Compiling diagnostic rules and redesign plans from a structure/behavior device model

Chapter. Knowledge-based Aided Design. Academic Press, 1992
Compiling diagnostic rules and redesign plans from a structure/behavior device model
Richard Keller, Catherine Baudin, Yimi Ywasaki, P. Nayak, Kazuo Tanaka

The current generation of expert systems is fueled by special-purpose, task-specific associational rules developed with the aid of domain experts. In many cases, the expert has distilled or compiled these so-called 'shallow rules from 'deeper' models of the application domain in order to optimize task performance.

With the traditional knowledge engineering approach, only the shallow, special-purpose rules are elicited from the expert - not the underlying domain models upon which they are based. This results in two significant problems.

First, expert systems cannot share knowledge bases because they contain only special-purpose rules and lack the underlying general domain knowledge that applies across tasks. Second, because the underlying models are missing, shallow rules are unsupported and brittle.

This chapter describes a proposed second generation expert system architecture that addresses these problems by linking special-purpose rules to underlying domain models using a process called rule compilation. Rule compilation starts with a detailed domain model, and gradually incorporates various simplifying assumptions and approximations into the model, thereby producing a series of successively less general - but more task-efficient - models of the domain.

The end product of the rule compilation process is an associational rule model specialized for the task at hand.The process of rule compilation is illustrated with two simple implemented examples.

In the first, a structure/behavior model of a simple engineered device is compiled into a set of plans for redesign. In the second, the same underlying device model is compiled into a set of fault localization rules for troubleshooting.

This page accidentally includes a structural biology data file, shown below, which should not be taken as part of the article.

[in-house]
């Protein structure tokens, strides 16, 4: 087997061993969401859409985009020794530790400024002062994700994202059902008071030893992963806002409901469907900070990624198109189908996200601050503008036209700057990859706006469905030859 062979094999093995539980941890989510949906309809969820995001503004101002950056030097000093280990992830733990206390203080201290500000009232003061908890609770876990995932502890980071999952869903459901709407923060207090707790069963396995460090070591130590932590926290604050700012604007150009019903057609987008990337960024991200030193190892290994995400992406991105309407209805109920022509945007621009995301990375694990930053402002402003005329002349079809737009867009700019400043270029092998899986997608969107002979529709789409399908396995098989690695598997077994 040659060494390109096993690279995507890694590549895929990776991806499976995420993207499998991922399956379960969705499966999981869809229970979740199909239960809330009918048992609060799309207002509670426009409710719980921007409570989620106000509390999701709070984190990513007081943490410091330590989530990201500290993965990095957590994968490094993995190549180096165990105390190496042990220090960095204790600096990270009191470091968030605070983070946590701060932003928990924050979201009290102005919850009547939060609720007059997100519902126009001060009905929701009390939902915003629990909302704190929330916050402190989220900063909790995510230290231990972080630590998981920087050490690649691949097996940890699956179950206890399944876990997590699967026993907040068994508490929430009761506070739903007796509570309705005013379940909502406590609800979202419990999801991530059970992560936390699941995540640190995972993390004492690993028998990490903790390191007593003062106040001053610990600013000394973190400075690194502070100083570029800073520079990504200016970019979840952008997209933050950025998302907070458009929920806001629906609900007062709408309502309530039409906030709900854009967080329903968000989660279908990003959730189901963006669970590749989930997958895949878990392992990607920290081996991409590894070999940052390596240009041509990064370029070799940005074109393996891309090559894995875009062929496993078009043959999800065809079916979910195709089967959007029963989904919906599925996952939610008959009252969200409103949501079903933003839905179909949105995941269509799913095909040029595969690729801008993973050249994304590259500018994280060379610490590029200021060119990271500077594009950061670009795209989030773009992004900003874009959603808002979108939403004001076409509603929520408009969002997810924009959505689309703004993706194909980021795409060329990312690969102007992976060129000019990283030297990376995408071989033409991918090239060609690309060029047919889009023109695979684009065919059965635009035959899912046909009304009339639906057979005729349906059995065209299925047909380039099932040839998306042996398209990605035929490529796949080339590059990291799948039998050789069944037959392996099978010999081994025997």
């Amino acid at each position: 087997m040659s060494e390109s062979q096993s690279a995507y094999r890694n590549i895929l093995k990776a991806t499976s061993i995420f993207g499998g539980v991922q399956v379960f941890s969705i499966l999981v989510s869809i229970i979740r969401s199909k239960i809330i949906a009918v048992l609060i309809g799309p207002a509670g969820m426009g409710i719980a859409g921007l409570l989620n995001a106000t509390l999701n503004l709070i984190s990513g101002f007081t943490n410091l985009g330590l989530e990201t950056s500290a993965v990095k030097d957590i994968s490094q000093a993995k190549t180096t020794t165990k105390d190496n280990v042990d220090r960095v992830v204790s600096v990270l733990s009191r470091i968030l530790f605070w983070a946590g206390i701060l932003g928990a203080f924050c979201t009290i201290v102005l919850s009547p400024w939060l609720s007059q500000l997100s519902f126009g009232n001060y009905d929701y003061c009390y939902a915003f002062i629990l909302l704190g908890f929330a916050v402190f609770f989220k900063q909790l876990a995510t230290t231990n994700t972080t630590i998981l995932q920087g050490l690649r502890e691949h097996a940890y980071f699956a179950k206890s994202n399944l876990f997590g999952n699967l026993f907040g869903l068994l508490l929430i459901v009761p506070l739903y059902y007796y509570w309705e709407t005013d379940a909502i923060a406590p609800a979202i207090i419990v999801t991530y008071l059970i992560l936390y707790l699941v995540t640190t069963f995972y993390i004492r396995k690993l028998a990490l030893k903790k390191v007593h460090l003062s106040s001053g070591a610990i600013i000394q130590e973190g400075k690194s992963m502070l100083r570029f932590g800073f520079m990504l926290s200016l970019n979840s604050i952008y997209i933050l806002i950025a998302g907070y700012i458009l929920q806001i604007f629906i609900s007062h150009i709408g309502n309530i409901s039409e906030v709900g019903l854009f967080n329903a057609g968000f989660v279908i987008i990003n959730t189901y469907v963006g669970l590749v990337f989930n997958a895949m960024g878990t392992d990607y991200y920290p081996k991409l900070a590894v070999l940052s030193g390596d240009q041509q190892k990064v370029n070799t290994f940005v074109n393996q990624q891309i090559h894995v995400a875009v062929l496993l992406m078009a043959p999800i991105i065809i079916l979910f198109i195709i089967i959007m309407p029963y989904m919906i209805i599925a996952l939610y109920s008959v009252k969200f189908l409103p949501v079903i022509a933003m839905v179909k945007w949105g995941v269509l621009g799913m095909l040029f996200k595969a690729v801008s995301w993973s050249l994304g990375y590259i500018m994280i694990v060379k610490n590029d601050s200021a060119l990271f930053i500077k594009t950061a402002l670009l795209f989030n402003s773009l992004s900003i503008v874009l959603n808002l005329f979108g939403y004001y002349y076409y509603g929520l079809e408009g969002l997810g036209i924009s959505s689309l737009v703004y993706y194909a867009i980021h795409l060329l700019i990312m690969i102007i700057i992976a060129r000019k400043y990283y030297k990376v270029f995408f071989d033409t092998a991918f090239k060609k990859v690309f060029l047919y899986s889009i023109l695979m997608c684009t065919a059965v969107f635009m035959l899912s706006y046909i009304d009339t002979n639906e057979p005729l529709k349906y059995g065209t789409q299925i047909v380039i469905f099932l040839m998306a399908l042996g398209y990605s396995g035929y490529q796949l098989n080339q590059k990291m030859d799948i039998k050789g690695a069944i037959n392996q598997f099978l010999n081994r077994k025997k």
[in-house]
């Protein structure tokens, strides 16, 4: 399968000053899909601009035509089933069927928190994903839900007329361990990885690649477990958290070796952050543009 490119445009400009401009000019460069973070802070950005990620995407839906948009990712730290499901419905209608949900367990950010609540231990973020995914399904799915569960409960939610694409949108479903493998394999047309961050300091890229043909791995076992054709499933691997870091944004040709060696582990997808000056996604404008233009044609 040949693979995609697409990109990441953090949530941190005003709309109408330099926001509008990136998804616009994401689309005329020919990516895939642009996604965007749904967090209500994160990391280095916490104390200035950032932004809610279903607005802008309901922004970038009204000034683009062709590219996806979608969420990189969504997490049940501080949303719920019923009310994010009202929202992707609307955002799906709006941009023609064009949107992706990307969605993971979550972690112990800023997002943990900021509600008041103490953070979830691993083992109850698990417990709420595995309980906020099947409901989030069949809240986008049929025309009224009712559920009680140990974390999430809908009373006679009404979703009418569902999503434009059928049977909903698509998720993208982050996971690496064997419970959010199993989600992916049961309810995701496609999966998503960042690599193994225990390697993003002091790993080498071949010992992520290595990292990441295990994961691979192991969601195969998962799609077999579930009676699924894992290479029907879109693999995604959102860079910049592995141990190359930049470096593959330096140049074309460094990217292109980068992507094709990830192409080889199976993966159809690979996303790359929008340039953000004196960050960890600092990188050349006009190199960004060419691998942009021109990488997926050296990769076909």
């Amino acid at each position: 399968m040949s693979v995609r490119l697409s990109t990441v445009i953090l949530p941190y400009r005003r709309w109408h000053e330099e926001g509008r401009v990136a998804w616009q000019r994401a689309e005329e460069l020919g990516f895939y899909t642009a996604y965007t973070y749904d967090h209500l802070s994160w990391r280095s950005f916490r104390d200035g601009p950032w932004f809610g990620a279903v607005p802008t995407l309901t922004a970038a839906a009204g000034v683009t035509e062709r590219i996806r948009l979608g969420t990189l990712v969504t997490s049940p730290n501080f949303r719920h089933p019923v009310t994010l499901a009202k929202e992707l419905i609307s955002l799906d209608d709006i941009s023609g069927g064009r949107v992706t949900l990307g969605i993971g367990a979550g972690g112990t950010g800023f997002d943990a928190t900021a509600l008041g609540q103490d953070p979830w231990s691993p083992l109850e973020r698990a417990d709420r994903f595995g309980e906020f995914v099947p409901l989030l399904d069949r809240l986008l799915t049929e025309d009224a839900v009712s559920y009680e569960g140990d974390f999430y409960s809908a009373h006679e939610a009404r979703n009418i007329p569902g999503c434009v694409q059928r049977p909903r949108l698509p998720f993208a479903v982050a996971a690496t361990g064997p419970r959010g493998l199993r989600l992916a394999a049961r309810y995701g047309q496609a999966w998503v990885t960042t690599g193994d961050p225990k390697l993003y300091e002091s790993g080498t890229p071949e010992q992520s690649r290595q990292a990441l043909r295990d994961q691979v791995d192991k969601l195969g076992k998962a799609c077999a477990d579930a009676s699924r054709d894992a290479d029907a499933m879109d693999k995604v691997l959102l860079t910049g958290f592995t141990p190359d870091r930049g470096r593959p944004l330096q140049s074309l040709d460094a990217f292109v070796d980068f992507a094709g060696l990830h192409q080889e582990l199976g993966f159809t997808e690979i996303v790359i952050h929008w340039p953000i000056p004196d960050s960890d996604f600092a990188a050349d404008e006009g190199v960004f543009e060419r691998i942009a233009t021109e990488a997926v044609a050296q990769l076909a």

Another publication from the same category: Machine Learning and Data Science

WWW '17 Perth Australia April 2017

Drawing Sound Conclusions from Noisy Judgments

David Goldberg, Andrew Trotman, Xiao Wang, Wei Min, Zongru Wan

The quality of a search engine is typically evaluated using hand-labeled data sets, where the labels indicate the relevance of documents to queries. Often the number of labels needed is too large to be created by the best annotators, and so less accurate labels (e.g. from crowdsourcing) must be used. This introduces errors in the labels, and thus errors in standard precision metrics (such as P@k and DCG); the lower the quality of the judge, the more errorful the labels, consequently the more inaccurate the metric. We introduce equations and algorithms that can adjust the metrics to the values they would have had if there were no annotation errors.

This is especially important when two search engines are compared by comparing their metrics. We give examples where one engine appeared to be statistically significantly better than the other, but the effect disappeared after the metrics were corrected for annotation error. In other words the evidence supporting a statistical difference was illusory, and caused by a failure to account for annotation error.